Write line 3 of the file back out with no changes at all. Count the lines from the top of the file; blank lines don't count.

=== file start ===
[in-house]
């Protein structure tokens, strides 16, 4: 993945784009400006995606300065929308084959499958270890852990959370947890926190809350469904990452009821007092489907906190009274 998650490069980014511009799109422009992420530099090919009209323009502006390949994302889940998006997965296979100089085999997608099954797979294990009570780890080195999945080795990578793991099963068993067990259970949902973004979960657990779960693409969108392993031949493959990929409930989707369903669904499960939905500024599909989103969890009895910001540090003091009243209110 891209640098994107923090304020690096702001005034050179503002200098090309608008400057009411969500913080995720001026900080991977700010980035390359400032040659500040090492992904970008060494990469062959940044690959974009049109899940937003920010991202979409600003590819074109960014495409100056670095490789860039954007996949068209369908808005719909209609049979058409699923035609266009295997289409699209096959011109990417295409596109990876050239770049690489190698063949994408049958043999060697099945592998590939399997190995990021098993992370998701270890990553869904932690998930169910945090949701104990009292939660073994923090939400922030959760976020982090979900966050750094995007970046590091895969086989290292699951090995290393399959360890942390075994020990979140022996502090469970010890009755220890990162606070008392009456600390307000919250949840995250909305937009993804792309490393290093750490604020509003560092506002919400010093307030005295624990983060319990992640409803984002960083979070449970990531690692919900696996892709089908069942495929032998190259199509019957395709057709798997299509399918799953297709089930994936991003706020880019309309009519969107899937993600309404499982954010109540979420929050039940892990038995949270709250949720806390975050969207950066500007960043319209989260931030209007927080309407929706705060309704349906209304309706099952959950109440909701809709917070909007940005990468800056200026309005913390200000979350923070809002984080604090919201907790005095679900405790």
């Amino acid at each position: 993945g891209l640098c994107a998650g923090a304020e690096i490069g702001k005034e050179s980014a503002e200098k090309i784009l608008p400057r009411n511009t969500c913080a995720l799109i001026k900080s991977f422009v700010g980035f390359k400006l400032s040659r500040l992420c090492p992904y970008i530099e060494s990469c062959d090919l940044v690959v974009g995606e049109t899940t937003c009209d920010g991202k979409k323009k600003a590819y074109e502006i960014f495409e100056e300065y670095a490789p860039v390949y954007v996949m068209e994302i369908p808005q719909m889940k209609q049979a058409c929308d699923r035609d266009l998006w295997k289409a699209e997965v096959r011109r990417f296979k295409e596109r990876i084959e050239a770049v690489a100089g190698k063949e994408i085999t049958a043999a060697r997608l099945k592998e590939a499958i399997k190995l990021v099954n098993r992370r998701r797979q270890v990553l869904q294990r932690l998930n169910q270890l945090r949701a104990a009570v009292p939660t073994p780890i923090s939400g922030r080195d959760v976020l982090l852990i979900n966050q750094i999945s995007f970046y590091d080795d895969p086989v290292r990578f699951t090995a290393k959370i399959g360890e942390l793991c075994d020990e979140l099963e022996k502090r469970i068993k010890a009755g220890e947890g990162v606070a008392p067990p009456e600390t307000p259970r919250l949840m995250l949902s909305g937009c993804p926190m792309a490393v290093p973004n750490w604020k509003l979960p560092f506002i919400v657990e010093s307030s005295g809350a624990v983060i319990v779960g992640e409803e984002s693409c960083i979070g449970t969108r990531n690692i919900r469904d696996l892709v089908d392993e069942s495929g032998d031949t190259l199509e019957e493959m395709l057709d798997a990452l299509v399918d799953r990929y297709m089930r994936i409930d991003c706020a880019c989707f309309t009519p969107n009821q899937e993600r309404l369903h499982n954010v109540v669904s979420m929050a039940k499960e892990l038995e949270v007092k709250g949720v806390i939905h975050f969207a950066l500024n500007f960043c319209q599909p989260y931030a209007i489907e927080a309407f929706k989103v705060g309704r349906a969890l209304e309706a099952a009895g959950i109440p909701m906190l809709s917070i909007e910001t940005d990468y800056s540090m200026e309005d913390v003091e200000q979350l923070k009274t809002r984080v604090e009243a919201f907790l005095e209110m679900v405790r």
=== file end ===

């Amino acid at each position: 993945g891209l640098c994107a998650g923090a304020e690096i490069g702001k005034e050179s980014a503002e200098k090309i784009l608008p400057r009411n511009t969500c913080a995720l799109i001026k900080s991977f422009v700010g980035f390359k400006l400032s040659r500040l992420c090492p992904y970008i530099e060494s990469c062959d090919l940044v690959v974009g995606e049109t899940t937003c009209d920010g991202k979409k323009k600003a590819y074109e502006i960014f495409e100056e300065y670095a490789p860039v390949y954007v996949m068209e994302i369908p808005q719909m889940k209609q049979a058409c929308d699923r035609d266009l998006w295997k289409a699209e997965v096959r011109r990417f296979k295409e596109r990876i084959e050239a770049v690489a100089g190698k063949e994408i085999t049958a043999a060697r997608l099945k592998e590939a499958i399997k190995l990021v099954n098993r992370r998701r797979q270890v990553l869904q294990r932690l998930n169910q270890l945090r949701a104990a009570v009292p939660t073994p780890i923090s939400g922030r080195d959760v976020l982090l852990i979900n966050q750094i999945s995007f970046y590091d080795d895969p086989v290292r990578f699951t090995a290393k959370i399959g360890e942390l793991c075994d020990e979140l099963e022996k502090r469970i068993k010890a009755g220890e947890g990162v606070a008392p067990p009456e600390t307000p259970r919250l949840m995250l949902s909305g937009c993804p926190m792309a490393v290093p973004n750490w604020k509003l979960p560092f506002i919400v657990e010093s307030s005295g809350a624990v983060i319990v779960g992640e409803e984002s693409c960083i979070g449970t969108r990531n690692i919900r469904d696996l892709v089908d392993e069942s495929g032998d031949t190259l199509e019957e493959m395709l057709d798997a990452l299509v399918d799953r990929y297709m089930r994936i409930d991003c706020a880019c989707f309309t009519p969107n009821q899937e993600r309404l369903h499982n954010v109540v669904s979420m929050a039940k499960e892990l038995e949270v007092k709250g949720v806390i939905h975050f969207a950066l500024n500007f960043c319209q599909p989260y931030a209007i489907e927080a309407f929706k989103v705060g309704r349906a969890l209304e309706a099952a009895g959950i109440p909701m906190l809709s917070i909007e910001t940005d990468y800056s540090m200026e309005d913390v003091e200000q979350l923070k009274t809002r984080v604090e009243a919201f907790l005095e209110m679900v405790r």